Skip to content
Taos is New Mexico True
Taos, NM
A group of hikers near the Taos Gorge

Taos is known for being home to the oldest continually inhabited building in America: Taos Pueblo. It is also known for fine art and artists, a deep and rich culture, adobe architecture, and those ubiquitous chile peppers, all things that attract visitors from all over the world to Taos.

Here are 5 free things to do in Taos, New Mexico (with or without kids.) Free attractions are great money savers so later you can pick up art, jewelry, and pottery that you fall in love with and splurge on all the delicious food available, guilt free! Be careful, the green chile is addictive!

Walk around Historic Taos Plaza

Taos Plaza is the historic center of the town of Taos. The Plaza dates back to 1796 when the Don Fernando de Taos Land Grant was ceded to Spanish settlers. Taos Plaza and the Taos Pueblo were the terminal points of the Camino Real de Tierra Adentro, or King’s Highway, from Mexico City.

Later a Spanish, fortified, walled plaza with houses and businesses, it now has a park with shady trees, benches, and a gazebo surrounded by shops in the old adobe buildings. It’s a great place to relax and provides several options for free things to do in Taos. The Hotel La Fonda de Taos is known for its small collection of D.H. Lawrence’s paintings. Window shopping includes contemporary fine art galleries, Native American art and jewelry, and home goods as well as the obvious souvenir shops. Check out the old courthouse for some ghostly vibes.

Visit San Francisco de Asis Mission Church

For another free thing to do in Taos, don’t pass up a visit to this iconic structure, made famous by artists like Georgia O’Keeffe and Ansel Adams.

Named after the patron saint of animals, San Francisco de Asis Mission Church is a historic and architecturally significant church on the main plaza of Ranchos de Taos. Built between 1772 and 1816, it is one of the finest extant examples of a Spanish Colonial New Mexico mission church and remains a magnet for artists and photographers.

Every June, the community gathers to replaster the adobe church. This annual “Enjarre,” or “mudding,” of the church involves mixing clay, sand, straw, and water into thick mud, which is applied to the surface, layer upon layer, until the entire adobe structure becomes resilient to the elements once again.

See the Rio Grande Gorge Bridge

One of America’s highest and most famous bridges, the route 64 crossing of the Rio Grande was completed in 1965. A well proportioned cantilever truss with a curvilinear profile, the bridge received the American Institute of Steel Construction’s award for “Most Beautiful Long Span Steel Bridge” of 1966. In 1997, it was placed on the National Register of Historic Places.

The Rio Grande is America’s 4th longest river, stretching 1,885 miles from its headwaters in Colorado south to the Gulf of Mexico. Located 10 miles west of Taos, the deep gorge of the Rio Grande is an impressive rift across an otherwise flat expanse of land.

The bridge is one of the most visited tourist attractions in the region and is one of the best free things to do in Taos. There are several viewing platforms on the bridge that cantilever out from the roadway, allowing visitors a staggering (and vertiginous) view of the geological layers of the gorge and the river flowing at the bottom.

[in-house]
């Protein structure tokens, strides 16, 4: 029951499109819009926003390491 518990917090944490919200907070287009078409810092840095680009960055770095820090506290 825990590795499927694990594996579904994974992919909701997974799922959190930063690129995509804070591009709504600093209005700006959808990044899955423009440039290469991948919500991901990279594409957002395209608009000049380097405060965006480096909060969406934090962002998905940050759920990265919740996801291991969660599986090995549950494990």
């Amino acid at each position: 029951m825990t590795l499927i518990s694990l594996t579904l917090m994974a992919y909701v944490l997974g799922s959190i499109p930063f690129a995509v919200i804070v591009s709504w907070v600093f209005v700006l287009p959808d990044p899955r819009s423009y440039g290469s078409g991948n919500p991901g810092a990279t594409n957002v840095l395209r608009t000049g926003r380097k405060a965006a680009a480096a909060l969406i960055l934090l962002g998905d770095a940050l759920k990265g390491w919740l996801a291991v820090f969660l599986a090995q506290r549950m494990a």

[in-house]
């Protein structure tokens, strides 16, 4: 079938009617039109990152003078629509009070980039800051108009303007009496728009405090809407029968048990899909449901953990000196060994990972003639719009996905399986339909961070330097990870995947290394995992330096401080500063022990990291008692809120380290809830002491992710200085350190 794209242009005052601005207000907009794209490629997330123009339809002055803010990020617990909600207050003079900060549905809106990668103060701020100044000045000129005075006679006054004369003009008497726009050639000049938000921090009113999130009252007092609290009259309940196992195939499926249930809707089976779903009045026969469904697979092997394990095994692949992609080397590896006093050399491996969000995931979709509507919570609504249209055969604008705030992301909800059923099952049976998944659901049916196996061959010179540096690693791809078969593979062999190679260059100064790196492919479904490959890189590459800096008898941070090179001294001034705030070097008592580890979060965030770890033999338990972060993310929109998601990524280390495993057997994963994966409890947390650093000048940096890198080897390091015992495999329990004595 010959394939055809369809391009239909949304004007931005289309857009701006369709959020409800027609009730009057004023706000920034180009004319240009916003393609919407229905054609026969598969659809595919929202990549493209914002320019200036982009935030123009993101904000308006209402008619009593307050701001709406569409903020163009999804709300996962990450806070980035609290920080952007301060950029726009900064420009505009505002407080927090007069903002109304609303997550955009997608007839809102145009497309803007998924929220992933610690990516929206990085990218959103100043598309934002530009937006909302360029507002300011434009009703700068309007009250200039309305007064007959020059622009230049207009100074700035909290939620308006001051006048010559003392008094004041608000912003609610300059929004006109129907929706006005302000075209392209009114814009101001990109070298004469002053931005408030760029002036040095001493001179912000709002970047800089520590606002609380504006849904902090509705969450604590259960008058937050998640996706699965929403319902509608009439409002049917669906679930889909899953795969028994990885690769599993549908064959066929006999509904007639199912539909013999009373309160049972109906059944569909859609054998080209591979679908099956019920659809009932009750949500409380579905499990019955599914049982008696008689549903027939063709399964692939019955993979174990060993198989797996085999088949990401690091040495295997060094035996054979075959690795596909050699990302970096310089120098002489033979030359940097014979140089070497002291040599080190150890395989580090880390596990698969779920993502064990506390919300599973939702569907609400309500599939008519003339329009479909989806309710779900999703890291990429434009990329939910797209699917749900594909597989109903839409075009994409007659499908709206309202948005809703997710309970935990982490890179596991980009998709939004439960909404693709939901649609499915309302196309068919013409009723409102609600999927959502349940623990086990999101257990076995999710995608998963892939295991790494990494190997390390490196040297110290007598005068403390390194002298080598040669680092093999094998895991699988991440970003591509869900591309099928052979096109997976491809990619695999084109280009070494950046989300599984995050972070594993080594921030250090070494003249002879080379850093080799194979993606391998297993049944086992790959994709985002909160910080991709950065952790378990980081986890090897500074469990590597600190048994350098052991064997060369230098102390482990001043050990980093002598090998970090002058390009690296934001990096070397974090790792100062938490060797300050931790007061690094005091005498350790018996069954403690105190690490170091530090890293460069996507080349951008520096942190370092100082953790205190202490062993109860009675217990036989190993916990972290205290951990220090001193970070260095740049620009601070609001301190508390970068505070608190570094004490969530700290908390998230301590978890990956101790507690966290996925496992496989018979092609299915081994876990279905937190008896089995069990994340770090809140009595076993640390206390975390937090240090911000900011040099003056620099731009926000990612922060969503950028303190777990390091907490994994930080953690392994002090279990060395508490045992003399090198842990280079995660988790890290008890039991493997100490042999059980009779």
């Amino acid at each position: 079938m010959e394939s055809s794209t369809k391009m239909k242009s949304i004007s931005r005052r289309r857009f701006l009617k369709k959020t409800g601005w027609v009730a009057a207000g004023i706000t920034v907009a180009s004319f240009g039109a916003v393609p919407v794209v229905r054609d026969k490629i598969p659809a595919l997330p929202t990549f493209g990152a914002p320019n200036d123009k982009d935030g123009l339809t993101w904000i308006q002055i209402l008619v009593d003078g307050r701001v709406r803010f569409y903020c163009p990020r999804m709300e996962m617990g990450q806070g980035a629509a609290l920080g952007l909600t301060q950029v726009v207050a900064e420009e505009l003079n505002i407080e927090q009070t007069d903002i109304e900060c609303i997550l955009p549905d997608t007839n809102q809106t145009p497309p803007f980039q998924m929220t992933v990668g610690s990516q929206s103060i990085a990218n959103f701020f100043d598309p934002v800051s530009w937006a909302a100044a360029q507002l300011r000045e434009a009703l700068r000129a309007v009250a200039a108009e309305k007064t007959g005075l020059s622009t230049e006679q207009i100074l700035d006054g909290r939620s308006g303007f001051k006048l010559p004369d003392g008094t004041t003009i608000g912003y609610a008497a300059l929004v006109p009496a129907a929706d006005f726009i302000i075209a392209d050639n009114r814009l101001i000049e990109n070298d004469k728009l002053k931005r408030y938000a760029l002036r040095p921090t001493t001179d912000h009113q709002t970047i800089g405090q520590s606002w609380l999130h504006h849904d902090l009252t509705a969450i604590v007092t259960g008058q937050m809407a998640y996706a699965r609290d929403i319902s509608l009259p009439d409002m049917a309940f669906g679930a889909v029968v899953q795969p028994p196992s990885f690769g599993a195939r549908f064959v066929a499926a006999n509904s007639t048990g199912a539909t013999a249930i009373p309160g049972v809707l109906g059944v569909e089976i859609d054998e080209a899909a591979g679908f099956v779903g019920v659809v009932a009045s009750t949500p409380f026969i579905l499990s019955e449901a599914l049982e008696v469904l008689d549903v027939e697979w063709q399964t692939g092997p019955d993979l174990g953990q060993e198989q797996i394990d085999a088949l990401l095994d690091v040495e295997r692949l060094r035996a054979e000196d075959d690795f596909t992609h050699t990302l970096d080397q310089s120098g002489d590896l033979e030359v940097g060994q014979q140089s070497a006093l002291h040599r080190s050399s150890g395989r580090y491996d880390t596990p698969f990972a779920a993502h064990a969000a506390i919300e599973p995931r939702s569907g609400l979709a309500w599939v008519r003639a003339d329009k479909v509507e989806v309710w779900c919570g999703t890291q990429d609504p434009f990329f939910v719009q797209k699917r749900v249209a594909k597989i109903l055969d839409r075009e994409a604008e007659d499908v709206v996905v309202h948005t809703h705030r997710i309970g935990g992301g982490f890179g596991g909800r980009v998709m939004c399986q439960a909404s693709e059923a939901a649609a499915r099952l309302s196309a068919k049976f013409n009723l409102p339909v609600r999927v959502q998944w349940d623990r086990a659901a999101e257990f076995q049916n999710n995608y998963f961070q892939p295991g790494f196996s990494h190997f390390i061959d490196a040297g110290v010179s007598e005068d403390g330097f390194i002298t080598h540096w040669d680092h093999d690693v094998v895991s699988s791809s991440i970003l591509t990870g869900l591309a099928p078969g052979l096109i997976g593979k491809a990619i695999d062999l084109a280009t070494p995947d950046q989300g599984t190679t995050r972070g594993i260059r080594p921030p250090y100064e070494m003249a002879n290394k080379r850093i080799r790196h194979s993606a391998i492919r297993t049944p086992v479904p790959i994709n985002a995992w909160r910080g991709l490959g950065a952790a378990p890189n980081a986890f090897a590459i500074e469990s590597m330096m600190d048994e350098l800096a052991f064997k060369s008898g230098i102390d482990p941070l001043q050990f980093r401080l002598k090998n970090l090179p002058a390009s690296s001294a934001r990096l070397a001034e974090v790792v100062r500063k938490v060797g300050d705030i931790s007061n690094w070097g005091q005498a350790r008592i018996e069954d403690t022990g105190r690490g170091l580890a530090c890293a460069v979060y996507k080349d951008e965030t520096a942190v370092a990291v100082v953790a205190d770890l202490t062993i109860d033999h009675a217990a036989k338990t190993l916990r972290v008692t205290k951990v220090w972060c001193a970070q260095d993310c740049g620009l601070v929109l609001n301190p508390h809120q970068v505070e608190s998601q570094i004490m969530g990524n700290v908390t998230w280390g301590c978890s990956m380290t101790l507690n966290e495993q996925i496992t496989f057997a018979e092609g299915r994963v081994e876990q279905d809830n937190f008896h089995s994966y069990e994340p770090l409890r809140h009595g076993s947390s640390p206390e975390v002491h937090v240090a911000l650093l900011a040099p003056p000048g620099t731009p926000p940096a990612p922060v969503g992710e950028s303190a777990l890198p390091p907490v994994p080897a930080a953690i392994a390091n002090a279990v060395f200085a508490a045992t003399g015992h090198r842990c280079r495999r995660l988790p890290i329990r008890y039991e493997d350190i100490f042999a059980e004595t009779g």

Hike and Explore

With 320 sunny days a year, is it any wonder that just being outside is one of the most popular free things to do in Taos? From miles of scenic hiking trails to our lovely parks, it’s easy to be outside most of the time in Taos.

If you’re already taking in the Rio Grande Gorge Bridge, hang around for a hike on the West Rim Trail, which leaves from the Gorge Bridge parking lot. The Wild Rivers Recreation Center north of Taos affords you the opportunity to hike down into the gorge to take in the meeting place of the Red River and the Rio Grande. You can witness another river junction, that of the Rio Grande and the Rio Pueblo, south of Taos. A short, spectacular hike down the Slide Trail (so named because the trail used to be a highway, which was wiped out in a landslide) takes you to the Taos Junction Bridge, a popular put-in spot for river rafting. Just don’t forget, if you hike down into the gorge, you have to hike back out, too!

The area around Taos Ski Valley is full of great hiking options, too. As you approach Taos Ski Valley on Highway 150, look to your left for the trailheads of Gavilan Canyon, Yerba, Italianos, and Manzanita. Or head further up the mountain for hiking access to Williams Lake, Bull of the Woods, Gold Hill, and much more, including the highest point in New Mexico, 13,161-foot Wheeler Peak.

DIY Art Stroll

Taos is New Mexico’s premier art colony and was the first significant art colony in the American West. Taos Society of Artists founders Ernest Blumenschein and Bert Phillips were on a painting expedition together when their carriage broke down in the vicinity in 1898. Awed by the beauty of the Sangre de Cristo mountain range and intrigued by the mix of Taos Pueblo and Hispanic cultures, they soon spread the word, starting Taos on the road to the artistic center it is today.

In addition to the Taos Society of Artists, Mabel Dodge Luhan was highly influential in promoting Taos to artists and writers within her international circle. During the early 20th century, modern artists infused the area with a new artistic energy, followed in the 1950s by abstract artists. Today, browsing at some of the more than 80 galleries is a great free thing to do in Taos, and if you’re willing to shell out a little cash, there are great museums as well. There are a number of organizations that support and promote the work of artists on the Taos Pueblo and in the Taos area, but for constantly updated information, check out the Taos Gallery Association as well as